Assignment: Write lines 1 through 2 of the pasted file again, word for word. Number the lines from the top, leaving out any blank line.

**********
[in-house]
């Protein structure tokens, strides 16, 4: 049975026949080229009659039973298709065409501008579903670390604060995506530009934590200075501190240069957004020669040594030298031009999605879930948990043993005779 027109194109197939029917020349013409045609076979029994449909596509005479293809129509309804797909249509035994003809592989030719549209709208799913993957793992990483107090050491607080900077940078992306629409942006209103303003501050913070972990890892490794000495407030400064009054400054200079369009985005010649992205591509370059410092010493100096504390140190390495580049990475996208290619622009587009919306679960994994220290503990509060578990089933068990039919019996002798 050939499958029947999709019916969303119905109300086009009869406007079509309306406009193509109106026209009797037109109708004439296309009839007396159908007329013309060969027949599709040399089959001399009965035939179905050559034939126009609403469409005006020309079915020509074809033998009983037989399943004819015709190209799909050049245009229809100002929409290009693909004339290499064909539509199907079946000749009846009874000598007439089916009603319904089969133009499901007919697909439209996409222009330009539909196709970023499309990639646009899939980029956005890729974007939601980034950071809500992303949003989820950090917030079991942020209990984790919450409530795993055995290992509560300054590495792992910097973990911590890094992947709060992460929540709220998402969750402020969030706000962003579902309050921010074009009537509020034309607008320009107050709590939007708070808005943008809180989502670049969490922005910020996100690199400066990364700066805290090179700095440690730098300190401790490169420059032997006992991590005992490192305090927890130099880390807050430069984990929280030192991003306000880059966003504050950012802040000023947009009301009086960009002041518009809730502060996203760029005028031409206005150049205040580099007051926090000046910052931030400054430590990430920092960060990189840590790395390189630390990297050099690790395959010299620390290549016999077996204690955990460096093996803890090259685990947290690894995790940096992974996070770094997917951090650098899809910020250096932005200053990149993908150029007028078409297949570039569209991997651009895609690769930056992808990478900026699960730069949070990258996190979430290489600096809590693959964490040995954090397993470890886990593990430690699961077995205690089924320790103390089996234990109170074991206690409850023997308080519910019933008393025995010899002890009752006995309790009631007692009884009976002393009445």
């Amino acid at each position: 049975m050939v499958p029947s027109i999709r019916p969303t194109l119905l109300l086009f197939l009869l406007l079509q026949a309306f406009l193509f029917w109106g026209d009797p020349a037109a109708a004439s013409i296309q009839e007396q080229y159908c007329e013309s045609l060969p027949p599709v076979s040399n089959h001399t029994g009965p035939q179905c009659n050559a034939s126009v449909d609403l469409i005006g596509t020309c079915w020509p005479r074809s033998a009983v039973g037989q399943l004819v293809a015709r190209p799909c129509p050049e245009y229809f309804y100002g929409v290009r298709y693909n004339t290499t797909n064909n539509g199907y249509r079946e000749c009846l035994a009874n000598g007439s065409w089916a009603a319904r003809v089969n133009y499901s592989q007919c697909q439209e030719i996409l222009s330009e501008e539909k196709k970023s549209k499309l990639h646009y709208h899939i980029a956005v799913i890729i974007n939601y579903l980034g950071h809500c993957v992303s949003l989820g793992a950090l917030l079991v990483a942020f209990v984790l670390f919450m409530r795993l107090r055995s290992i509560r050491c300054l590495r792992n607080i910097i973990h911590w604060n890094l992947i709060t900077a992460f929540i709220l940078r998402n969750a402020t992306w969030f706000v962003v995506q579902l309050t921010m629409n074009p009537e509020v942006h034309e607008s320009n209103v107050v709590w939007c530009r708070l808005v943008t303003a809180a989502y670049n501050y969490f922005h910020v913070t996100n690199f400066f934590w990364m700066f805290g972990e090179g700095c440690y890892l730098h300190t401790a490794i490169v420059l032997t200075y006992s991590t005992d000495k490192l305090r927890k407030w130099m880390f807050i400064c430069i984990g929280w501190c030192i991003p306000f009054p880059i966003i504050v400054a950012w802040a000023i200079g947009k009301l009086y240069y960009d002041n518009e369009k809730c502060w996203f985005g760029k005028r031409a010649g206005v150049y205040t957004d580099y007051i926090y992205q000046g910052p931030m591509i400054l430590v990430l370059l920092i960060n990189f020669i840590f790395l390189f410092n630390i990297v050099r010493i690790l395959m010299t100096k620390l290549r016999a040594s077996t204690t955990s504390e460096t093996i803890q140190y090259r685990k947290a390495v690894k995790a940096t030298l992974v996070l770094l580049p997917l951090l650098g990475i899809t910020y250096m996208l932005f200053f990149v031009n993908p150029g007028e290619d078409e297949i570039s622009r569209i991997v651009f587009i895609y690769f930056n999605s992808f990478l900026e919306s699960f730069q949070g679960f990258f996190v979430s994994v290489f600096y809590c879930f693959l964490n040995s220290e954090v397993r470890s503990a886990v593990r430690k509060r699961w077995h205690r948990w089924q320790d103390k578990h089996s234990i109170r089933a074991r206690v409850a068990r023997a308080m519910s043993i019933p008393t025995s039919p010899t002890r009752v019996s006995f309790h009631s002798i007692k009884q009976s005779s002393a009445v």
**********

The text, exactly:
[in-house]
């Protein structure tokens, strides 16, 4: 049975026949080229009659039973298709065409501008579903670390604060995506530009934590200075501190240069957004020669040594030298031009999605879930948990043993005779 027109194109197939029917020349013409045609076979029994449909596509005479293809129509309804797909249509035994003809592989030719549209709208799913993957793992990483107090050491607080900077940078992306629409942006209103303003501050913070972990890892490794000495407030400064009054400054200079369009985005010649992205591509370059410092010493100096504390140190390495580049990475996208290619622009587009919306679960994994220290503990509060578990089933068990039919019996002798 050939499958029947999709019916969303119905109300086009009869406007079509309306406009193509109106026209009797037109109708004439296309009839007396159908007329013309060969027949599709040399089959001399009965035939179905050559034939126009609403469409005006020309079915020509074809033998009983037989399943004819015709190209799909050049245009229809100002929409290009693909004339290499064909539509199907079946000749009846009874000598007439089916009603319904089969133009499901007919697909439209996409222009330009539909196709970023499309990639646009899939980029956005890729974007939601980034950071809500992303949003989820950090917030079991942020209990984790919450409530795993055995290992509560300054590495792992910097973990911590890094992947709060992460929540709220998402969750402020969030706000962003579902309050921010074009009537509020034309607008320009107050709590939007708070808005943008809180989502670049969490922005910020996100690199400066990364700066805290090179700095440690730098300190401790490169420059032997006992991590005992490192305090927890130099880390807050430069984990929280030192991003306000880059966003504050950012802040000023947009009301009086960009002041518009809730502060996203760029005028031409206005150049205040580099007051926090000046910052931030400054430590990430920092960060990189840590790395390189630390990297050099690790395959010299620390290549016999077996204690955990460096093996803890090259685990947290690894995790940096992974996070770094997917951090650098899809910020250096932005200053990149993908150029007028078409297949570039569209991997651009895609690769930056992808990478900026699960730069949070990258996190979430290489600096809590693959964490040995954090397993470890886990593990430690699961077995205690089924320790103390089996234990109170074991206690409850023997308080519910019933008393025995010899002890009752006995309790009631007692009884009976002393009445």